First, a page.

(3) I think it's always best to tailor a TLT to the boys, eh? But you do want to repeat key stuff. Just because you've taught it once doesn't mean that they've heard it ;).

 

B

 

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John,

Nope, just a lousy speller with 3 kids running amok.

 

 

Another syllabus I found recently is the BROWNSEA 22 one that Green Bar Bill wrote and I went through. While the course was an "advance leadership" course focusing on scoutcraft, parts of it could be used.(This message has been edited by Eagle92)

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The one caution in going back to GBB training packages is the unit has to revisit many, if not most, of the individual fieldcraft skills. Some are no longer best practices in the backcountry, others are indeed medically bad practice (tourniquet, anyone?).

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Never say never! :)

 

John, If one has a boy with mangled leg and will bleed to death in the back country where time is vital, a tourniquet is appropriate. Sacrifice the limb, save the life. When I was taking EMT-A training, it was part of the curriculum. While those are advanced techniques for professionals, discussing it with the boys as they go through the material enhances their resources for intelligent decision making, a key component in effective leadership.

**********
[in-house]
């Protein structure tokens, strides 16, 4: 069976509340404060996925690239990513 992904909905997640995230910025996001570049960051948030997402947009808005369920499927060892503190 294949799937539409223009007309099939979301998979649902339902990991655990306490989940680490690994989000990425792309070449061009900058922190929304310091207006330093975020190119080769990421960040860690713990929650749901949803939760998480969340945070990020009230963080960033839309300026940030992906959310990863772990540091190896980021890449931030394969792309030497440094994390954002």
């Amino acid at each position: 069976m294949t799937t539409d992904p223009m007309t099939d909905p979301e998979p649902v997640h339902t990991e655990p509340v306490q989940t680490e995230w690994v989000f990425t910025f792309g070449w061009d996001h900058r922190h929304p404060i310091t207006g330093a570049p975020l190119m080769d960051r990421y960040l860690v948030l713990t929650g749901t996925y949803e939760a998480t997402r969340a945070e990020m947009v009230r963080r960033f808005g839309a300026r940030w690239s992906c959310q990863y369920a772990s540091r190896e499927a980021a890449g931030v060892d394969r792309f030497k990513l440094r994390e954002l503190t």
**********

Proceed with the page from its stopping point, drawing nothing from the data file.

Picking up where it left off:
Yeah, the medical world of training changes almost daily. Even CPR has taken many changes over the past 30 years since I first learned. I used to be a CPR Instructor for professionals, now I'm just basic CPR trained. However, the references of past experiences also helps explain the current methods.

 

This is why I use the Green Bar Bill materials. Even though some of the stuff is not current ideology, the basic premises of leadership never change.

 

Would I ever consider not using it in the future? NEVER! :)

 

Stosh